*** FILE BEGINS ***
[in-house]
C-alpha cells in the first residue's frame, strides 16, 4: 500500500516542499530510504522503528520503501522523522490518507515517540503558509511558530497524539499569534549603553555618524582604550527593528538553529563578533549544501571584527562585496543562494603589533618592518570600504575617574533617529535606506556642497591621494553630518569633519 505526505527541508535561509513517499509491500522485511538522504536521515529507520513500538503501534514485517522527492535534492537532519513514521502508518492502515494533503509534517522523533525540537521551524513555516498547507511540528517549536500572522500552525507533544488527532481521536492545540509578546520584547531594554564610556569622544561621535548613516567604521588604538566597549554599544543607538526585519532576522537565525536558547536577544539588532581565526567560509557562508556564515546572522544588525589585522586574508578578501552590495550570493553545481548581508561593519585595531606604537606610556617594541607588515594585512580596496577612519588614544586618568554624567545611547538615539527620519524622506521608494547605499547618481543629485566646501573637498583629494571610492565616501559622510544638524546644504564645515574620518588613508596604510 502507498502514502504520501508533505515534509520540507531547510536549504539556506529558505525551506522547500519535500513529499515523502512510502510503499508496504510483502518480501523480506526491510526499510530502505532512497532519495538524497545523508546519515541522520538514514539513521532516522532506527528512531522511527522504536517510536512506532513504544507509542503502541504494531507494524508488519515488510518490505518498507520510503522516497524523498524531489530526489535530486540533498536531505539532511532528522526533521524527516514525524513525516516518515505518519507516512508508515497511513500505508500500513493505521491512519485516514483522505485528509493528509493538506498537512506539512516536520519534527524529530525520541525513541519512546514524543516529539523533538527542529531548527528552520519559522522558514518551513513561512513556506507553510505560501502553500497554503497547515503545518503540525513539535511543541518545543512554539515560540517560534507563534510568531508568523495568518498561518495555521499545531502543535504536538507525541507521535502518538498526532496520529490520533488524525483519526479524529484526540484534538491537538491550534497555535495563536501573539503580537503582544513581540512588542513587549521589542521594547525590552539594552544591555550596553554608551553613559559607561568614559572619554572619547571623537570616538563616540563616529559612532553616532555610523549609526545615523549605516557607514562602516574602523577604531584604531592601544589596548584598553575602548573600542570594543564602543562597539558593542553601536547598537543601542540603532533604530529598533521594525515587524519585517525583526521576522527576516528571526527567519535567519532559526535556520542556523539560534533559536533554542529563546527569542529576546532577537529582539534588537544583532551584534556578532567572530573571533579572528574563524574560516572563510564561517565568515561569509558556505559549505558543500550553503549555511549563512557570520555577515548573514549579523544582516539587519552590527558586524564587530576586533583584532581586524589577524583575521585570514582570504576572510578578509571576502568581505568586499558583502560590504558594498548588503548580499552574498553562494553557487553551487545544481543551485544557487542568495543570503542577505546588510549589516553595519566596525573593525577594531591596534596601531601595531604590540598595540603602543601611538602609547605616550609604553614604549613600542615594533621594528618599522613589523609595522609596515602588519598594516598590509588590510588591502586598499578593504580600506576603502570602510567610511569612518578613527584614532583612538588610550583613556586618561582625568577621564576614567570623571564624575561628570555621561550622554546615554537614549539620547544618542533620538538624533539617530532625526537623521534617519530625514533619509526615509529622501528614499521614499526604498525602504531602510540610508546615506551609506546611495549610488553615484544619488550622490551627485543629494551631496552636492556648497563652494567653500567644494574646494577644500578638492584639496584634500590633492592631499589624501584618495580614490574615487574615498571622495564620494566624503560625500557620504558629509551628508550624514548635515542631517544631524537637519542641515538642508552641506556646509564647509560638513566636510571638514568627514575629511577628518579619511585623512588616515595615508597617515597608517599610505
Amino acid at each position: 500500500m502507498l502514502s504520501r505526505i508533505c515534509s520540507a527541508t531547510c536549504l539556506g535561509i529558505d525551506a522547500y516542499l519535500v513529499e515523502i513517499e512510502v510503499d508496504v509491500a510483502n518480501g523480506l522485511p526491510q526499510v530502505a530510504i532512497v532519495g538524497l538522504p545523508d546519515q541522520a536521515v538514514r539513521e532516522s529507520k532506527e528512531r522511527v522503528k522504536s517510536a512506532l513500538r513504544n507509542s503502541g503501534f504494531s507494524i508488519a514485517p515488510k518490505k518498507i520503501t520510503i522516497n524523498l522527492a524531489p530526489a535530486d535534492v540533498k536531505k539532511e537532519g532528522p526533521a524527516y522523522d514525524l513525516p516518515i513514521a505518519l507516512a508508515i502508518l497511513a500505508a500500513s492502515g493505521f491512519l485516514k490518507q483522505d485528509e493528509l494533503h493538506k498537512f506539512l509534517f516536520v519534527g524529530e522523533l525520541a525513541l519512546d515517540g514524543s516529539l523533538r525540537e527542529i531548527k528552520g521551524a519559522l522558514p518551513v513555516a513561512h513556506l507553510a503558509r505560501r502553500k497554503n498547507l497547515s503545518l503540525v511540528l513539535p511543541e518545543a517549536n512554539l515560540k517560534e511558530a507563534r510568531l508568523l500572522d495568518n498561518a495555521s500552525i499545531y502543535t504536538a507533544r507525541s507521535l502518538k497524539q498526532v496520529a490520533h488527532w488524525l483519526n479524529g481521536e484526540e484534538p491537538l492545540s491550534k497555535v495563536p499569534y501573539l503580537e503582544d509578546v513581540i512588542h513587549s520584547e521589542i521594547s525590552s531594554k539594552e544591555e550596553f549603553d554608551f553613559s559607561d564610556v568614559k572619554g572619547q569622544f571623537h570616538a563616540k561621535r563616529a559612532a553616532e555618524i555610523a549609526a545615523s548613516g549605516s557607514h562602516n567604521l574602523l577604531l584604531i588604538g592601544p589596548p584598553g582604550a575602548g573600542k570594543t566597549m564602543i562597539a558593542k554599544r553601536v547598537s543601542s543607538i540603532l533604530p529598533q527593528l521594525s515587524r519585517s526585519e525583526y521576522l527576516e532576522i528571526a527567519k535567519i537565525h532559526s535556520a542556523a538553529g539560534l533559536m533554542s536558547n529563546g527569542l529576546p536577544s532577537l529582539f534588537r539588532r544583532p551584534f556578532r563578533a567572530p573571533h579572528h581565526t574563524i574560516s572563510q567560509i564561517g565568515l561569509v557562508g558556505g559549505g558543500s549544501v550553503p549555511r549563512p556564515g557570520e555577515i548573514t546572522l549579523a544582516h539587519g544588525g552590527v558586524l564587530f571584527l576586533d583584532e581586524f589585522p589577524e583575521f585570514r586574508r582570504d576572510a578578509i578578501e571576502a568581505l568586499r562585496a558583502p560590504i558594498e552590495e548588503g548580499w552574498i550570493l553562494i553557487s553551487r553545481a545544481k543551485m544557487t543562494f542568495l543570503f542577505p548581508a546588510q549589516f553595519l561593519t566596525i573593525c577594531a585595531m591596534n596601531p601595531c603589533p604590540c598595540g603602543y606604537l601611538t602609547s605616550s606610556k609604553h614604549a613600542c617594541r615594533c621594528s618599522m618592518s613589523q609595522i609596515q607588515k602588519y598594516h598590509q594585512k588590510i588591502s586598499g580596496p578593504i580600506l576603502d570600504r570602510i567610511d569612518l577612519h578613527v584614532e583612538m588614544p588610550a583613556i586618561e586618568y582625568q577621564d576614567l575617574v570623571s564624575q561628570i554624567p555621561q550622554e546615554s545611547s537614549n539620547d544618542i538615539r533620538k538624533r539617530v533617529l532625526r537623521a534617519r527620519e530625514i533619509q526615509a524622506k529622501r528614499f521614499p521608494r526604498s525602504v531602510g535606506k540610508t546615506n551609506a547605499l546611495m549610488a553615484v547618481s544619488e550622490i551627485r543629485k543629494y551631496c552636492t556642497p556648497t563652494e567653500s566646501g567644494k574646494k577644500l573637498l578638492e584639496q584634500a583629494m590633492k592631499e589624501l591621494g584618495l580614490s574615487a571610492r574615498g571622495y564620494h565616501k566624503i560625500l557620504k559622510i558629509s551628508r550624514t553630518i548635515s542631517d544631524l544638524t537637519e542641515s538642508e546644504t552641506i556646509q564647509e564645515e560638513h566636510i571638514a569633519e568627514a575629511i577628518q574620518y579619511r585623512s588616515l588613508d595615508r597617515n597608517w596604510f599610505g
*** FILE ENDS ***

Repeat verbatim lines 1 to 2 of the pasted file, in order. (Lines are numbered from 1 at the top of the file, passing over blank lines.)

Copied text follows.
[in-house]
C-alpha cells in the first residue's frame, strides 16, 4: 500500500516542499530510504522503528520503501522523522490518507515517540503558509511558530497524539499569534549603553555618524582604550527593528538553529563578533549544501571584527562585496543562494603589533618592518570600504575617574533617529535606506556642497591621494553630518569633519 505526505527541508535561509513517499509491500522485511538522504536521515529507520513500538503501534514485517522527492535534492537532519513514521502508518492502515494533503509534517522523533525540537521551524513555516498547507511540528517549536500572522500552525507533544488527532481521536492545540509578546520584547531594554564610556569622544561621535548613516567604521588604538566597549554599544543607538526585519532576522537565525536558547536577544539588532581565526567560509557562508556564515546572522544588525589585522586574508578578501552590495550570493553545481548581508561593519585595531606604537606610556617594541607588515594585512580596496577612519588614544586618568554624567545611547538615539527620519524622506521608494547605499547618481543629485566646501573637498583629494571610492565616501559622510544638524546644504564645515574620518588613508596604510 502507498502514502504520501508533505515534509520540507531547510536549504539556506529558505525551506522547500519535500513529499515523502512510502510503499508496504510483502518480501523480506526491510526499510530502505532512497532519495538524497545523508546519515541522520538514514539513521532516522532506527528512531522511527522504536517510536512506532513504544507509542503502541504494531507494524508488519515488510518490505518498507520510503522516497524523498524531489530526489535530486540533498536531505539532511532528522526533521524527516514525524513525516516518515505518519507516512508508515497511513500505508500500513493505521491512519485516514483522505485528509493528509493538506498537512506539512516536520519534527524529530525520541525513541519512546514524543516529539523533538527542529531548527528552520519559522522558514518551513513561512513556506507553510505560501502553500497554503497547515503545518503540525513539535511543541518545543512554539515560540517560534507563534510568531508568523495568518498561518495555521499545531502543535504536538507525541507521535502518538498526532496520529490520533488524525483519526479524529484526540484534538491537538491550534497555535495563536501573539503580537503582544513581540512588542513587549521589542521594547525590552539594552544591555550596553554608551553613559559607561568614559572619554572619547571623537570616538563616540563616529559612532553616532555610523549609526545615523549605516557607514562602516574602523577604531584604531592601544589596548584598553575602548573600542570594543564602543562597539558593542553601536547598537543601542540603532533604530529598533521594525515587524519585517525583526521576522527576516528571526527567519535567519532559526535556520542556523539560534533559536533554542529563546527569542529576546532577537529582539534588537544583532551584534556578532567572530573571533579572528574563524574560516572563510564561517565568515561569509558556505559549505558543500550553503549555511549563512557570520555577515548573514549579523544582516539587519552590527558586524564587530576586533583584532581586524589577524583575521585570514582570504576572510578578509571576502568581505568586499558583502560590504558594498548588503548580499552574498553562494553557487553551487545544481543551485544557487542568495543570503542577505546588510549589516553595519566596525573593525577594531591596534596601531601595531604590540598595540603602543601611538602609547605616550609604553614604549613600542615594533621594528618599522613589523609595522609596515602588519598594516598590509588590510588591502586598499578593504580600506576603502570602510567610511569612518578613527584614532583612538588610550583613556586618561582625568577621564576614567570623571564624575561628570555621561550622554546615554537614549539620547544618542533620538538624533539617530532625526537623521534617519530625514533619509526615509529622501528614499521614499526604498525602504531602510540610508546615506551609506546611495549610488553615484544619488550622490551627485543629494551631496552636492556648497563652494567653500567644494574646494577644500578638492584639496584634500590633492592631499589624501584618495580614490574615487574615498571622495564620494566624503560625500557620504558629509551628508550624514548635515542631517544631524537637519542641515538642508552641506556646509564647509560638513566636510571638514568627514575629511577628518579619511585623512588616515595615508597617515597608517599610505